Now that retirement spans more years than ever, you might need to rethink how you’re envisioning that stage of your life. Although Americans are retiring a little later than they did 30 years ago, they’re also living longer. Retirement isn’t a blip on the life radar — it’s a significant chunk of time.

While your parents may have retired and never worked another day in their lives, you may find that part-time work when you get older fulfills your mental needs and helps your retirement savings last. You may have to be more aggressive with your investments than you expected. And staying healthy is crucial.

“The questions I’m being asked are different, and the conversations clients are bringing to me are different,” says John McGlothlin III, a certified financial planner in Austin, Texas.

Here are the ways retirement might be shaping up for you.


People used to enter retirement with a conservative-leaning portfolio that held a solid chunk in bonds and cash alternatives. Although advisers aren’t suggesting clients throw caution to the wind, they’re tweaking the investing plan at this life stage.

“We may just stay a little more aggressive, because the day you retire, you don’t need all this money,” says Jonathan Swanburg, a CFP in Houston. “Some of this money is for 30 years from now, some of it is for your kids and grandkids because you’re never going to touch it.”

McGlothlin encourages his clients to exit target date funds at retirement because he thinks they get too conservative. “The moment you hit that retirement date, they all of a sudden go to 50% bonds, and within a few years you’re at 60% and 70% bonds,” he says. “While bond yields are much better than they were a few years ago, I don’t necessarily think I can get clients 20 to 30 years of sustainable withdrawals if I’m that bond heavy.”


The number of adults age 65 and older who are working is almost twice the number who were working 35 years ago, according to a 2023 Pew Research report. Consulting or part-time work in retirement allows you to withdraw less from your savings and potentially delay taking Social Security, and your investments have more time to grow.

“It gives us flexibility in our asset spend-down picture,” says Catherine Valega, a CFP in Winchester, Massachusetts. “The thought of moving to no more income coming in — that’s really stress provoking.”

Valega also encourages clients to pursue work and other activities so they don’t go stir-crazy. “You’re going to have 10 hours in the day that you didn’t have before,” she says. “You can exercise, and that’s great and you should, but beyond that you need some amount of mental stimulation.”


Most adults age 55 and older want to age in place, according to a 2023 survey from the McKinsey Health Institute. Eighty percent wish to live in their own home, and 71% of older adults who aren’t living in their own home wish they could.

With home health aides having a national median cost of $27 an hour, according to Genworth’s 2021 Cost of Care data, planning for in-home care may require working longer to build the nest egg to pay for it, or even relocating to a city where home services are cheaper. Renovations to make a home more accessible or single-story livable are also helpful.

“I think the generation that’s retiring right now, they’ve seen their parents or their family members go into nursing facilities or assisted living facilities and are pretty much unanimously like, ‘I really don’t want that,’” McGlothlin says.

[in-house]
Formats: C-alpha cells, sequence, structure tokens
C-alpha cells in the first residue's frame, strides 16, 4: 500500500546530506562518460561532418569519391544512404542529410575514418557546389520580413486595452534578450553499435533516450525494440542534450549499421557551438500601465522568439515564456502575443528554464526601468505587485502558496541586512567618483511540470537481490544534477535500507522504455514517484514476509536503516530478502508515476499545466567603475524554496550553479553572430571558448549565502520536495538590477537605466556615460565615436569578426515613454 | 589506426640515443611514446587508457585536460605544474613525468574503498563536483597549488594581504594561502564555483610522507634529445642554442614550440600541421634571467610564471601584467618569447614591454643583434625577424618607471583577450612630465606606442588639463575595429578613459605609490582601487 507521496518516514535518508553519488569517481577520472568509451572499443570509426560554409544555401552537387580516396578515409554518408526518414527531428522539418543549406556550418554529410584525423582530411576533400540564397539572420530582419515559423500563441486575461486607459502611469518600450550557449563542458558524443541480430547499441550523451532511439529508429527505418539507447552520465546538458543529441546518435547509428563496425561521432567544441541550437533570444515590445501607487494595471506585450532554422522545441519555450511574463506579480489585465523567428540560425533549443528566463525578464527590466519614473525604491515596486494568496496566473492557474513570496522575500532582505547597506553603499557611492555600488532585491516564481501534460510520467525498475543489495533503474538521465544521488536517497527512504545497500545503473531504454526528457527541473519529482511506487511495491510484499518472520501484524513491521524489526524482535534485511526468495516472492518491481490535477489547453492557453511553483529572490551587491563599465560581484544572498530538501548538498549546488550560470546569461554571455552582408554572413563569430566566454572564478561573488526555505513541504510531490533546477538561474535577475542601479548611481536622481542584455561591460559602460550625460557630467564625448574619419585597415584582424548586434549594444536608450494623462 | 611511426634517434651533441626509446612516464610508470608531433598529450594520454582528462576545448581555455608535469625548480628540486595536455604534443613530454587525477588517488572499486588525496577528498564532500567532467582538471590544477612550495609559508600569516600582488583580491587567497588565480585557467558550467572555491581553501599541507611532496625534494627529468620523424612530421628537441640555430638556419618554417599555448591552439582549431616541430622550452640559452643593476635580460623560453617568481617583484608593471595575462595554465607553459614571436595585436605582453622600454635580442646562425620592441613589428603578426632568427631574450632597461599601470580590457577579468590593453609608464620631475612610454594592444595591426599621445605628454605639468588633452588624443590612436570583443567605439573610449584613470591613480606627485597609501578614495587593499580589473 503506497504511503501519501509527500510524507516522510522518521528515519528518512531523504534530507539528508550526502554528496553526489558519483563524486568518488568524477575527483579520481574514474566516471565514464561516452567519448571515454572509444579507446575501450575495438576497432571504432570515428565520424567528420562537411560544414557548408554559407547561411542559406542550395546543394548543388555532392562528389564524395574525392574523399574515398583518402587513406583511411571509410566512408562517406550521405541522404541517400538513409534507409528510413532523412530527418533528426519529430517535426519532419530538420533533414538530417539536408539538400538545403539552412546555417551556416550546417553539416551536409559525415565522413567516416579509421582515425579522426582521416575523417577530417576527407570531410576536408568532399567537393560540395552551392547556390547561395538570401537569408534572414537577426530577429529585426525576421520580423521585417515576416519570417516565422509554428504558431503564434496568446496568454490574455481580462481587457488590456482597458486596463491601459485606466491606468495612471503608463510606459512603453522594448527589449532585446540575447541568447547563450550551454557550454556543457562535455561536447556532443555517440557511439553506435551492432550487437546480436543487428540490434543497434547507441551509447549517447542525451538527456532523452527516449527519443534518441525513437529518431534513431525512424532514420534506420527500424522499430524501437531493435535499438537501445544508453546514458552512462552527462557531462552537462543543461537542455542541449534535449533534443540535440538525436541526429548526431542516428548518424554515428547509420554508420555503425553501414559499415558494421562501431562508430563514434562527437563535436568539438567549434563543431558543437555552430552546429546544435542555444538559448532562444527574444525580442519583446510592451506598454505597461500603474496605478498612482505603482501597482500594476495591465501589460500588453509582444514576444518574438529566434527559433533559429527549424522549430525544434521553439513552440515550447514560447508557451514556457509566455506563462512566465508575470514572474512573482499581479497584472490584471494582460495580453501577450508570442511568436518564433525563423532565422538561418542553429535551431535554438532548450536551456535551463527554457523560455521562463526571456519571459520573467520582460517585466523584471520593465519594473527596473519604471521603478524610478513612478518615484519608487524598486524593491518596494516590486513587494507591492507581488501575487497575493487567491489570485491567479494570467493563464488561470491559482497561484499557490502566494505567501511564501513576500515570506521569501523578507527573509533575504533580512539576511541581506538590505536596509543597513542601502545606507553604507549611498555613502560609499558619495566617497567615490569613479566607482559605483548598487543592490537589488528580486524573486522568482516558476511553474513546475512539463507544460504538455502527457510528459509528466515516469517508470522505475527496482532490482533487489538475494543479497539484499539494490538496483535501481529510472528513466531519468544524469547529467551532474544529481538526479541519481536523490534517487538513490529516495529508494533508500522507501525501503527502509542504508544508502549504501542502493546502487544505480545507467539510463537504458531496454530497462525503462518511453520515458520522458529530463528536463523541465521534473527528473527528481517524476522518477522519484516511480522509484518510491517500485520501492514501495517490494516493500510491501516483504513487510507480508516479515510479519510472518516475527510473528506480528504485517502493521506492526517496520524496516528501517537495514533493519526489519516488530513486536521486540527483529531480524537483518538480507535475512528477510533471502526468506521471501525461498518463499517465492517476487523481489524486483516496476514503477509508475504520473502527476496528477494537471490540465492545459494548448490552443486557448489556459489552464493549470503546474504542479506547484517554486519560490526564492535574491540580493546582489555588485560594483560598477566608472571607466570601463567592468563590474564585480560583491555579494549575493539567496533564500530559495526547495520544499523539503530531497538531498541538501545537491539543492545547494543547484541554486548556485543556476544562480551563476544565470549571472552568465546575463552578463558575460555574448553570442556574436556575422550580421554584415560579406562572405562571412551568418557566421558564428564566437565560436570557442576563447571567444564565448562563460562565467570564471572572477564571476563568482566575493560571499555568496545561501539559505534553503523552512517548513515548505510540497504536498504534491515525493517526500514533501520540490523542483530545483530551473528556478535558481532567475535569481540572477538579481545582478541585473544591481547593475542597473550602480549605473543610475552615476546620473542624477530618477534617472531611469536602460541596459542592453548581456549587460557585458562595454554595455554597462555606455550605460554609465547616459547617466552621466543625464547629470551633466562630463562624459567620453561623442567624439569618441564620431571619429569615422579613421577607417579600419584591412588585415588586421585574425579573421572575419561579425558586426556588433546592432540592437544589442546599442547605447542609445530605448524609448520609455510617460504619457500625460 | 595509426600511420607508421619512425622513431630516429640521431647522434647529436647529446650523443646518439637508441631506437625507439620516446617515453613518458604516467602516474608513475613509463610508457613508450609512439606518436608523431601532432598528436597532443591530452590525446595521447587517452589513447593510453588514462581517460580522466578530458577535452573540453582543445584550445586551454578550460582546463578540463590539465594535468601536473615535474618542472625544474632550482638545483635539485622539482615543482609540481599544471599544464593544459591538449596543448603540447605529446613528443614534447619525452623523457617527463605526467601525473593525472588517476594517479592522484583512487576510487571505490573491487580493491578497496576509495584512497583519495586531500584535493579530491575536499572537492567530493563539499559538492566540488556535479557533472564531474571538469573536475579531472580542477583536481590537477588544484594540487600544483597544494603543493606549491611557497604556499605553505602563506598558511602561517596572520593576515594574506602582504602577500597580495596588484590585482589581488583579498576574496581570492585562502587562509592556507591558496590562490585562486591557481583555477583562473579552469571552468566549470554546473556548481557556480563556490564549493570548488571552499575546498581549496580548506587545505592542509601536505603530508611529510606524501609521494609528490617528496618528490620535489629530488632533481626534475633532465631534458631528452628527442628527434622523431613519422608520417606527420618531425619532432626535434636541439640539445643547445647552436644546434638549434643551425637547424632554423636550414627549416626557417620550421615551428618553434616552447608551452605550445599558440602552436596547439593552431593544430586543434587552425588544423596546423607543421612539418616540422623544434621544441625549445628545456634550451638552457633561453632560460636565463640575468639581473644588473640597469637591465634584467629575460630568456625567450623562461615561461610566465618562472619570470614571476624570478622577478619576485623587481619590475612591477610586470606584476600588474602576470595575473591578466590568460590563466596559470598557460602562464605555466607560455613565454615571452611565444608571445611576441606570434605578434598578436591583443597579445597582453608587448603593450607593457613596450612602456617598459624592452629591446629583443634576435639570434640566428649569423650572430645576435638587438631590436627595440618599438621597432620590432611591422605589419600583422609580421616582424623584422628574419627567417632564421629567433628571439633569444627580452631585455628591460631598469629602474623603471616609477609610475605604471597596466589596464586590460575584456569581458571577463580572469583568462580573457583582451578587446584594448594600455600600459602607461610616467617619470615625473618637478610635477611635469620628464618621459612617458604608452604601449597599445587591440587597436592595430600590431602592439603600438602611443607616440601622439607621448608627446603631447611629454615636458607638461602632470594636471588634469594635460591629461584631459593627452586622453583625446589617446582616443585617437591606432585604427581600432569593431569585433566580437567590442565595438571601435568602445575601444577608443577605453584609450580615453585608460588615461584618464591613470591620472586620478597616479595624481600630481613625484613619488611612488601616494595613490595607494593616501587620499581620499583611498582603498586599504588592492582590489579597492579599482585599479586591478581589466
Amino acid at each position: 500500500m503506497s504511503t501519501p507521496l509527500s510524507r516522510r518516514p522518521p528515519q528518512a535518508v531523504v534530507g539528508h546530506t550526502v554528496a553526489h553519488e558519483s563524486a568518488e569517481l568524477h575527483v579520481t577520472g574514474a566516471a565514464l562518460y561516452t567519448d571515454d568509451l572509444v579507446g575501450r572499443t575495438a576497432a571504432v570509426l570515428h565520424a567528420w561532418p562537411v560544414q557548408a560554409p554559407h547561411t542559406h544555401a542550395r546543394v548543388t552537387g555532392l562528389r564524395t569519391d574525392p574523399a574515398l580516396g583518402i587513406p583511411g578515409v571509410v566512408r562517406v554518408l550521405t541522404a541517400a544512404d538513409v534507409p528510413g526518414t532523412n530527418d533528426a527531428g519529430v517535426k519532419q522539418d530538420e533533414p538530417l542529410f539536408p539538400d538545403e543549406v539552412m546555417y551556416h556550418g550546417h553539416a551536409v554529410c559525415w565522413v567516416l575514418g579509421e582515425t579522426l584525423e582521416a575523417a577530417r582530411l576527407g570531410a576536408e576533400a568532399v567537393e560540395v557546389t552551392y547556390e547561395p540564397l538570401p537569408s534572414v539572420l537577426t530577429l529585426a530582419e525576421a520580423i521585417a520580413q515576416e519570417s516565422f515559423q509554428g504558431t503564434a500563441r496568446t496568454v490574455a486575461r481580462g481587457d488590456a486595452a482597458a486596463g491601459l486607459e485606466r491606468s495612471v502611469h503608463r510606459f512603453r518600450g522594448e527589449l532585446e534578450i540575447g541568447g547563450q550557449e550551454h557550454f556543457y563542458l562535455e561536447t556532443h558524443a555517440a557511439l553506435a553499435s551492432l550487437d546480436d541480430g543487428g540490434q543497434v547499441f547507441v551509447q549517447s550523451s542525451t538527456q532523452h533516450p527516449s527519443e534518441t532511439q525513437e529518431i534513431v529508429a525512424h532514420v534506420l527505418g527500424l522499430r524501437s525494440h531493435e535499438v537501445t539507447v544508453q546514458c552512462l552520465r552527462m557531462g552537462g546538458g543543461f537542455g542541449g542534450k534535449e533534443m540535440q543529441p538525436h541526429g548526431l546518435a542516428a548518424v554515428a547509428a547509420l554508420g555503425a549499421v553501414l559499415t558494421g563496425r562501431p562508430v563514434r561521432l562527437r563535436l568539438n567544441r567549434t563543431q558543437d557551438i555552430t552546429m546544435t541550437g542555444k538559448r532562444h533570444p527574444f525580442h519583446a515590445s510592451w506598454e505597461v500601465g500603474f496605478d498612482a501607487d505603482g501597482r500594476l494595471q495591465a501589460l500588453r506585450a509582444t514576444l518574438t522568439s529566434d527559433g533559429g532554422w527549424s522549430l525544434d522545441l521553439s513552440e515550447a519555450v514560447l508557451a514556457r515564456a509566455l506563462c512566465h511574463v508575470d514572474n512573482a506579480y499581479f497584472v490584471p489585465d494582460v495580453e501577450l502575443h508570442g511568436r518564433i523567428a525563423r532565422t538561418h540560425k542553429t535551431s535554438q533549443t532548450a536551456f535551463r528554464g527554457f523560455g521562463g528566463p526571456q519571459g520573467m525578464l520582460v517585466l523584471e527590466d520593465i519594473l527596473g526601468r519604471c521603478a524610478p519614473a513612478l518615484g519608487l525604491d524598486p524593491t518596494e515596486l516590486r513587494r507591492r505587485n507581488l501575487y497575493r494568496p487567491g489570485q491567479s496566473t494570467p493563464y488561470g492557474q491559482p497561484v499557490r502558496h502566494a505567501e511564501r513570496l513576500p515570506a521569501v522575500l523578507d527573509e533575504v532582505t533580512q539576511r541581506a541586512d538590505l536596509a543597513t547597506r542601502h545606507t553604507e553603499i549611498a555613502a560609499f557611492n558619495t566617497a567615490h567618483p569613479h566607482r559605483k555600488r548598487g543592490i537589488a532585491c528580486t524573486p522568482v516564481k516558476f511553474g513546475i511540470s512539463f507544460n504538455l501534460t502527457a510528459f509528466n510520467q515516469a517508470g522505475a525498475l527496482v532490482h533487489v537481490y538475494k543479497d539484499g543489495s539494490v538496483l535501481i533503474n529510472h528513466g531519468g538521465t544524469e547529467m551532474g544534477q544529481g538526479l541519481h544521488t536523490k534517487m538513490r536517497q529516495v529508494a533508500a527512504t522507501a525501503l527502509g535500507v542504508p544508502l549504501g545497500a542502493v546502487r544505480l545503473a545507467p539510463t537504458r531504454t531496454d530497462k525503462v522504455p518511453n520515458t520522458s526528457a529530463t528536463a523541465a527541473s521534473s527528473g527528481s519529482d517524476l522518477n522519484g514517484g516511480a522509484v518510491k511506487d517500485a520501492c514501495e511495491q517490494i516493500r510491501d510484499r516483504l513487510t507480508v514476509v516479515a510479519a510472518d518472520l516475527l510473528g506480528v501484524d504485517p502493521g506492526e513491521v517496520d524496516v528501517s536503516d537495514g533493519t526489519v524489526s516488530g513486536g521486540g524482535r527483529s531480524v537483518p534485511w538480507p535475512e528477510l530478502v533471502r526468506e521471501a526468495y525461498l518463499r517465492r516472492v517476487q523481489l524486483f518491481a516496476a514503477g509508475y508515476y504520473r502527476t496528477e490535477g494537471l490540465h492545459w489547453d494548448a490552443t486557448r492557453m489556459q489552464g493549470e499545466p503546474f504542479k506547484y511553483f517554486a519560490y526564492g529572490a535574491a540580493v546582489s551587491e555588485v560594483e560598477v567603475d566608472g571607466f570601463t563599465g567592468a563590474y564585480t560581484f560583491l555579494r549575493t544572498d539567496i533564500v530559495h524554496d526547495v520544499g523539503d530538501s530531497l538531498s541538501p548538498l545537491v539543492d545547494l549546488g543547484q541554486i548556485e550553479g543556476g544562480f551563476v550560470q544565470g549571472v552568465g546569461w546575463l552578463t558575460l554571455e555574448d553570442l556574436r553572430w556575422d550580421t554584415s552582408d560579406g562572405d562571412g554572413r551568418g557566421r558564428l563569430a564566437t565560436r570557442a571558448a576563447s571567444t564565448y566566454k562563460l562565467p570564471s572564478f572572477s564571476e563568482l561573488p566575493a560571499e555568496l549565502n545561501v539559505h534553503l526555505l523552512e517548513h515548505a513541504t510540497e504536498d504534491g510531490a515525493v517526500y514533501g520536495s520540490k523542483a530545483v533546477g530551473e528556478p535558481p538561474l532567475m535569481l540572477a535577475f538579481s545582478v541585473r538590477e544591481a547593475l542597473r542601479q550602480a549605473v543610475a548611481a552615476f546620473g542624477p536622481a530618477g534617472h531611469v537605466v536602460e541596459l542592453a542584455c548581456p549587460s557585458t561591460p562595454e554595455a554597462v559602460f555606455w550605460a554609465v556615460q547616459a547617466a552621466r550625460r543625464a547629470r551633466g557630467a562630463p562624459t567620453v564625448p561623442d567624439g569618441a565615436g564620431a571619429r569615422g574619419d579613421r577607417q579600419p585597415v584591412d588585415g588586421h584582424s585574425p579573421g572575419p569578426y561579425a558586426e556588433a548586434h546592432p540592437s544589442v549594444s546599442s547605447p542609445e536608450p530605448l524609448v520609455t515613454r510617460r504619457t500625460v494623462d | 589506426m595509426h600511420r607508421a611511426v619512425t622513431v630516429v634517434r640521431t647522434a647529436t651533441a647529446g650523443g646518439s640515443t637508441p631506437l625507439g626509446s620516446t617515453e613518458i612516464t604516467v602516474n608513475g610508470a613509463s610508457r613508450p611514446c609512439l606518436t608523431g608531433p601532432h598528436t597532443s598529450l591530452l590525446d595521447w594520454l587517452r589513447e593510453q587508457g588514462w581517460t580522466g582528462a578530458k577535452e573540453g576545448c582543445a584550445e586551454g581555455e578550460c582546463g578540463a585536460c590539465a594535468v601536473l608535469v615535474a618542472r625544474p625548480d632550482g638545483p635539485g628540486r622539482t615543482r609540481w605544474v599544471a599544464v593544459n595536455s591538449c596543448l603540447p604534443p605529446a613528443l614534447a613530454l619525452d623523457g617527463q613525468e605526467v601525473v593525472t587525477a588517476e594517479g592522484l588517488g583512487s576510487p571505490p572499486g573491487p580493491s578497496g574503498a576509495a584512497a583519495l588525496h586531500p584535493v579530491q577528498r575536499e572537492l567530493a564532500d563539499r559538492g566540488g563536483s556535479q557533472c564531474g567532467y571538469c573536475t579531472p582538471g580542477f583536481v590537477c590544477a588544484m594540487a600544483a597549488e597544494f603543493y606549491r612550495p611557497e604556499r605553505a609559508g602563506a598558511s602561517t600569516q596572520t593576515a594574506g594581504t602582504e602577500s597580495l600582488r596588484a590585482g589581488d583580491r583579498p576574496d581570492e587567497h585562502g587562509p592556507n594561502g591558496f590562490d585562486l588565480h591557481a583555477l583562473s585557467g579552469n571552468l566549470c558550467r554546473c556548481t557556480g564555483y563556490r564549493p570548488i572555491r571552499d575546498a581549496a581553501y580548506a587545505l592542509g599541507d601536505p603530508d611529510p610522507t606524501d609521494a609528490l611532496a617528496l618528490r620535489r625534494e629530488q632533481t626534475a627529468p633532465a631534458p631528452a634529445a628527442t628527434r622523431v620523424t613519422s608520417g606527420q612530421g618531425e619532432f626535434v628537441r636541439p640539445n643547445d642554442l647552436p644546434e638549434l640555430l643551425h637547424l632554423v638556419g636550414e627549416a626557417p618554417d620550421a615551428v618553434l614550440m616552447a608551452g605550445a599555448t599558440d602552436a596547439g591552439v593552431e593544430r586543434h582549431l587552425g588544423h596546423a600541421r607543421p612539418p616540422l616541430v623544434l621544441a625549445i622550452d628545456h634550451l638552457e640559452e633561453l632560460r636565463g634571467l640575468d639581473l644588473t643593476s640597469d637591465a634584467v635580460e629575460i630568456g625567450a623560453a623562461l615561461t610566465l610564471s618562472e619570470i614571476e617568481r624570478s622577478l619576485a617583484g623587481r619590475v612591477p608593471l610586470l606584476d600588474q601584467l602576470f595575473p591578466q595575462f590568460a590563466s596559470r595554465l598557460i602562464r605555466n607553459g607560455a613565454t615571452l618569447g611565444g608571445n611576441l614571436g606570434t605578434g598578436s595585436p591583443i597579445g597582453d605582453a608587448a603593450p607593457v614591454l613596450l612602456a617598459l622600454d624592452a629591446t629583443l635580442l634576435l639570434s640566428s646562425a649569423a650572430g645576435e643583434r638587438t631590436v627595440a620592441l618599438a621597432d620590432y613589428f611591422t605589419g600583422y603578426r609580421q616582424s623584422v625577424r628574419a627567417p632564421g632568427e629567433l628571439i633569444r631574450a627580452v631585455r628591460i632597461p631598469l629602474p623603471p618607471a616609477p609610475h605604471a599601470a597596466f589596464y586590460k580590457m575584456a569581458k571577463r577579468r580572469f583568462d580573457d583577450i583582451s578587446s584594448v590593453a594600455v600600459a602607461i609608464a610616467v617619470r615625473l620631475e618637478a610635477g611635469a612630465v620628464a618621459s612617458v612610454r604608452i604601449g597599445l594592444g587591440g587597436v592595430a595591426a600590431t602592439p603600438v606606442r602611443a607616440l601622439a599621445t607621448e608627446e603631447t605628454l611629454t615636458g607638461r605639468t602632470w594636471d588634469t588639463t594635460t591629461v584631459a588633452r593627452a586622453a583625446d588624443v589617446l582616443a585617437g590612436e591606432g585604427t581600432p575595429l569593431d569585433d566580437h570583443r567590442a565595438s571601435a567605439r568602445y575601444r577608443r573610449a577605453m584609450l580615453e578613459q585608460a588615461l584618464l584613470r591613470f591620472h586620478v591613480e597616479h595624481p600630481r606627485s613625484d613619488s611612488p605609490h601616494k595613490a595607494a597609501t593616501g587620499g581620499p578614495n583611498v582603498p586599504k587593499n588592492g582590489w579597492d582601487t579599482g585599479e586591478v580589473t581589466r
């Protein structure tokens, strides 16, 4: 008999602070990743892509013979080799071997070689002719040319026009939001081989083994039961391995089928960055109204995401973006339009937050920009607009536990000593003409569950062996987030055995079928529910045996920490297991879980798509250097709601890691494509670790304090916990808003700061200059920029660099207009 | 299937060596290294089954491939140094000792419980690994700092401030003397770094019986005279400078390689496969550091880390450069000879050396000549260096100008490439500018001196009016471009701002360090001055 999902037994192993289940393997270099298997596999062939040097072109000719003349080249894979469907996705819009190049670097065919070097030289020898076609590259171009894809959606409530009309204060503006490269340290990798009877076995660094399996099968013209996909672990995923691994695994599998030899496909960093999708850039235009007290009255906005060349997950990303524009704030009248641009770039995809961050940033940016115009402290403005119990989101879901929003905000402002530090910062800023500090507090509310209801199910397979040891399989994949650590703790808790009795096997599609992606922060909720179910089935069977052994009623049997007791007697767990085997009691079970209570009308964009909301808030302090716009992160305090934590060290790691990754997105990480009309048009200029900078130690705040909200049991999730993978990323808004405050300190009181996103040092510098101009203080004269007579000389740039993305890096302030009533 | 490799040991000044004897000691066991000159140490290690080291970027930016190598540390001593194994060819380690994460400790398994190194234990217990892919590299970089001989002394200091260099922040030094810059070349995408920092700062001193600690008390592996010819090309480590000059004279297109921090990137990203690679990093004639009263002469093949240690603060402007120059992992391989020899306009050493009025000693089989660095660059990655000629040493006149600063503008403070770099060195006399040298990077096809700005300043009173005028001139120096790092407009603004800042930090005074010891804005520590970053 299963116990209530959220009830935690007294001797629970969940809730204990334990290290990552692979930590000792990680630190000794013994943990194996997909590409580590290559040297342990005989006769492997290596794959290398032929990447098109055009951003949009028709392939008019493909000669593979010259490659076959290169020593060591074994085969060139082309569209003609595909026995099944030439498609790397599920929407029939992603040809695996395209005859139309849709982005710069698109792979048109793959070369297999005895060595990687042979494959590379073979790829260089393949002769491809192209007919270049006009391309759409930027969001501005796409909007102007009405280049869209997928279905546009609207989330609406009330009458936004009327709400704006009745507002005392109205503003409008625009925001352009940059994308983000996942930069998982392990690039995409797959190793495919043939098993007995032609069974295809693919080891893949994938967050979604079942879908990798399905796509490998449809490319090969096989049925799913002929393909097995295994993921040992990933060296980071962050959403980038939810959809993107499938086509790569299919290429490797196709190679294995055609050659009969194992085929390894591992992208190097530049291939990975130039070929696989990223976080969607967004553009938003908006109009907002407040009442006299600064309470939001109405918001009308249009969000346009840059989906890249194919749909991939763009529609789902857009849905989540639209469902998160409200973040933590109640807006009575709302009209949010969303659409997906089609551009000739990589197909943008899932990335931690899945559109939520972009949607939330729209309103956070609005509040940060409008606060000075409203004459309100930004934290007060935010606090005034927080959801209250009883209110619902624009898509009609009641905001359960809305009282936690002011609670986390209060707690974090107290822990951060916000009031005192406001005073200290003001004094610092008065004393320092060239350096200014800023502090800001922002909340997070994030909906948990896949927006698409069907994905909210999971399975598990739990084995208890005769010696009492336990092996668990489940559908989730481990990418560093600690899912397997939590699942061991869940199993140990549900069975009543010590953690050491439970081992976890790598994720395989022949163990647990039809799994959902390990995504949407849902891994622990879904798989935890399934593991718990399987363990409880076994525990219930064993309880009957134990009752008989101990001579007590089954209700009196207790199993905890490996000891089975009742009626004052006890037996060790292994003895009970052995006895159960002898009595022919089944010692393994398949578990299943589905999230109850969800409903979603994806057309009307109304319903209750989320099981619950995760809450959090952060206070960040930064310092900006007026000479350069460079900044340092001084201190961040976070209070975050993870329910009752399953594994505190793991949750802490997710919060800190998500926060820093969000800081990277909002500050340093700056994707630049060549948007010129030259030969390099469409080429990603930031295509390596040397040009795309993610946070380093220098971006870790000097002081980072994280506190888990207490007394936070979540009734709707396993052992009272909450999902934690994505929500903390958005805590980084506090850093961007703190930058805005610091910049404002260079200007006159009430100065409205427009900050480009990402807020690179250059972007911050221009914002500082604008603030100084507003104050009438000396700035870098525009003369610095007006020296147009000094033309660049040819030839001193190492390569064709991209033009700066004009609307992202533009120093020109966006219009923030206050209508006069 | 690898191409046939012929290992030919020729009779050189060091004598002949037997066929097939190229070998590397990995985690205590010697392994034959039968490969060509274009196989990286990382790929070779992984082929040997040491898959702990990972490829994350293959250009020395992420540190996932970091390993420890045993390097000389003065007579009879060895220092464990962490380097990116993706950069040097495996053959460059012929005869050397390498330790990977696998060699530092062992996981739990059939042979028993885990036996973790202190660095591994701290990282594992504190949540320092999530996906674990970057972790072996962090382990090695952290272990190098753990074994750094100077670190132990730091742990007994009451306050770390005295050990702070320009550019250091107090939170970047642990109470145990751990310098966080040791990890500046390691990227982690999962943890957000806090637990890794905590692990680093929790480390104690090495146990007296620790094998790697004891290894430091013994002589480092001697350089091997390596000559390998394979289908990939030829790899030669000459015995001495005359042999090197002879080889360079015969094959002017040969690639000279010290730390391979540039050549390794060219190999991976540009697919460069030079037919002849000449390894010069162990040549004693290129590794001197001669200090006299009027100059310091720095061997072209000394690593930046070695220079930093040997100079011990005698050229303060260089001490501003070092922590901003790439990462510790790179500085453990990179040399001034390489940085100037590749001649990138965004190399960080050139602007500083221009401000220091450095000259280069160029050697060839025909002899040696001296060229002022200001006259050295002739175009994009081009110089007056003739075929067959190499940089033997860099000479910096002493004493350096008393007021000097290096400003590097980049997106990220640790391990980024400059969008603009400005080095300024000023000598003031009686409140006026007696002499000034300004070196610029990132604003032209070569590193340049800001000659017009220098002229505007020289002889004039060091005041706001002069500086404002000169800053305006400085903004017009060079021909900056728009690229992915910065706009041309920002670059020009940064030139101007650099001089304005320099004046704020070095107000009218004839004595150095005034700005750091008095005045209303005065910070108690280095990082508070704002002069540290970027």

The average 35-year-old woman today can expect to live to about age 81 — which means many will live even longer. David Foster, a CFP in St. Louis, now includes articles related to physical fitness and health alongside financial tidbits in his email newsletters to clients.

“That probably just wouldn’t have been on top of people’s minds 30 or 40 years ago because they weren’t likely to live until they were 90,” Foster says. “Exercise is good for avoiding cognitive decline and helping with your heart.”

Although it may feel a long way off, safeguarding your health now can lower medical costs later, plus help ensure you can work (and play) as long as you’re able. That means exercising regularly, eating reasonably healthy foods and getting enough sleep, among other things.

“You can’t do anything else if you don’t have your health,” Foster says.

This column was provided to The Associated Press by the personal finance website NerdWallet. The content is for educational and informational purposes and does not constitute investment advice.

Kate Ashford is a writer at NerdWallet. Email: [email protected]. Twitter: @kateashford.


NerdWallet: 4 things you should know about working past 65

Pew Research Center: Older workers are growing in number and earning higher wages.

Genworth: Cost of Care: Trends & Insights


Pew Research Center’s report on older workers derived its analysis from the Current Population Survey, or CPS, which is administered jointly by the U.S. Census Bureau and the Bureau of Labor Statistics. Each month, 60,000 occupied households are surveyed, resulting in interviews of about 50,000 households. It is explicitly designed to survey the labor force.

Pew Research Center. (December 2023.) “Older workers are growing in number and earning higher wages.”

The McKinsey Health Institute survey canvassed more than 21,000 adults age 55 and older across 21 countries. The survey was conducted online between late December 2022 and February 2023.

McKinsey Health Institute. (May 2023.) “Age is just a number: How older adults view healthy aging.”

Kate Ashford Of Nerdwallet, The Associated Press

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